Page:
Nassim Nicholas Taleb was right. The world financial system was recently devastated by unpredicted catastrophes of grand proportion – a financial black swan – and struggles today to recover and explain the carnage. Taleb predicted such an event in his 2007 bestseller The Black Swan, The Impact of the Highly Improbable. In 2005, Taleb took on the investment community with his highly entertaining Fooled by Randomness: The Hidden Role of Chance in the Markets and in Life., in which he assails the financial services community for its dumb luck, its hubris and its reckless conduct.  With no shortage of ego, Taleb iterates his financial doom and gloom theme with a vengeance in a Feb 2, 2009 Forbes interview, castigating the industry for its overconfidence and its lax risk-control models built on faulty assumptions. For Taleb, the extraordinary booms and busts experienced over the last 20 years are far outside the tidy predictions of our cherished bell curve models. Fat tails are, unfortunately, facts of financial life.

I wrote an article on Fooled By Randomness for Information Management last year in which I focused less on the financial implications of Taleb’s meanderings than his insights on human behavior. It seems people are often deluded in attributing causes of their own behavior. Success is generally interpreted in a strict causal trail of events – I did such-and-such which resulted in a favorable outcome — while failure is simply bad luck, or random. Survivorship bias occurs when the weak die young, thus skewing results toward the successes still alive. It’s all too easy to forget the deceased. Hindsight bias, a particularly pernicious human foible, allows failings to be adroitly “predicted” after the fact – I knew it all along. And the narrative fallacy allows us to fool ourselves with anecdotes and stories, which are much “easier” than rigorous evidence. Finally, humans expect progress to be linear, when it often plays out like an S Curve: “Tomato ketchup in a bottle – None will come and then the lot’ll”.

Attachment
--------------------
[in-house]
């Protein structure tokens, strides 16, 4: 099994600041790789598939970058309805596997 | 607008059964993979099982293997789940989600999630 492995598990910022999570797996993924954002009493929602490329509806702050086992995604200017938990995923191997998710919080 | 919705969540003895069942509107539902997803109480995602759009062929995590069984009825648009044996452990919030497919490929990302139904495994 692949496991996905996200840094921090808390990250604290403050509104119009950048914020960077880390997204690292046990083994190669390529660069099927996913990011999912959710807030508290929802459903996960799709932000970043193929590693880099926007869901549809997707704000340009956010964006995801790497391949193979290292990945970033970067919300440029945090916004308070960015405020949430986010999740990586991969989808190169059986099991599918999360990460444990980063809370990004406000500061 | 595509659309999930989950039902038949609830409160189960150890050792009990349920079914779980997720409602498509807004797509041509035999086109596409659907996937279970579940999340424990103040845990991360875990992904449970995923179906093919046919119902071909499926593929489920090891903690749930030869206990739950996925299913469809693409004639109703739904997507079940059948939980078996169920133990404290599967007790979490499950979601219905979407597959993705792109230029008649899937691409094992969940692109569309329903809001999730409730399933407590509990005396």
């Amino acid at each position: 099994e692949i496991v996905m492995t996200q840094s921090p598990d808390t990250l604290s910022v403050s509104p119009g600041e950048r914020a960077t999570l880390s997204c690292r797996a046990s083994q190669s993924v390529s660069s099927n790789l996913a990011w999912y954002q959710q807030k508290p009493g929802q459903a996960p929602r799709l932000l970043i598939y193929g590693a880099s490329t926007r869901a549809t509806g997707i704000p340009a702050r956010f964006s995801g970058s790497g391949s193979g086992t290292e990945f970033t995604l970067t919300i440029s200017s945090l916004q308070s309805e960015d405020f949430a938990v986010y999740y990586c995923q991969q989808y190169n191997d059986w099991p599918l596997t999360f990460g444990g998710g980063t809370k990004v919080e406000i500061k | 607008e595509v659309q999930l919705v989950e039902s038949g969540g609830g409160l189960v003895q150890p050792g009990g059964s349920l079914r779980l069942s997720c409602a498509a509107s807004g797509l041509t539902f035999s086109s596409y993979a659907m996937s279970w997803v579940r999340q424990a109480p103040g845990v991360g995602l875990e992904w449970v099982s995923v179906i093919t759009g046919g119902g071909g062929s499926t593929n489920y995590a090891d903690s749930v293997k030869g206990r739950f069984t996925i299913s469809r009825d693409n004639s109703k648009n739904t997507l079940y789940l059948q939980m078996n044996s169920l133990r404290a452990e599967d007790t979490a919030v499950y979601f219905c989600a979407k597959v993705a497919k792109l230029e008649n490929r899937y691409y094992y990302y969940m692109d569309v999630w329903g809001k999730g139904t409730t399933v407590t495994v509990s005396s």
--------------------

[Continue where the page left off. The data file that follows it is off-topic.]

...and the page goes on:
The antidote for these flawed explanations of cause and effect? None other than the hypothesize/test/learn cycle outlined in an earlier blog.

L. Gordon Crovitz, Information Age columnist for the WSJ, offers hope in a February 9, 2009 article with observations from the latest Technology, Entertainment and Design (TED) conference. He cites linked data, an exciting concept proposed by Tim Berners-Lee, inventor of the World Wide Web, which will facilitate correlating digital data in disparate formats. Linked data will enable analysts to better formulate and test business performance hypotheses using the Web, thus providing a more scientific basis for decision-making. Indeed, Berners-Lee thinks linked data may be the salvation of financial services, promoting an intelligent antidote to flying blind with new — and risky — financial instruments.

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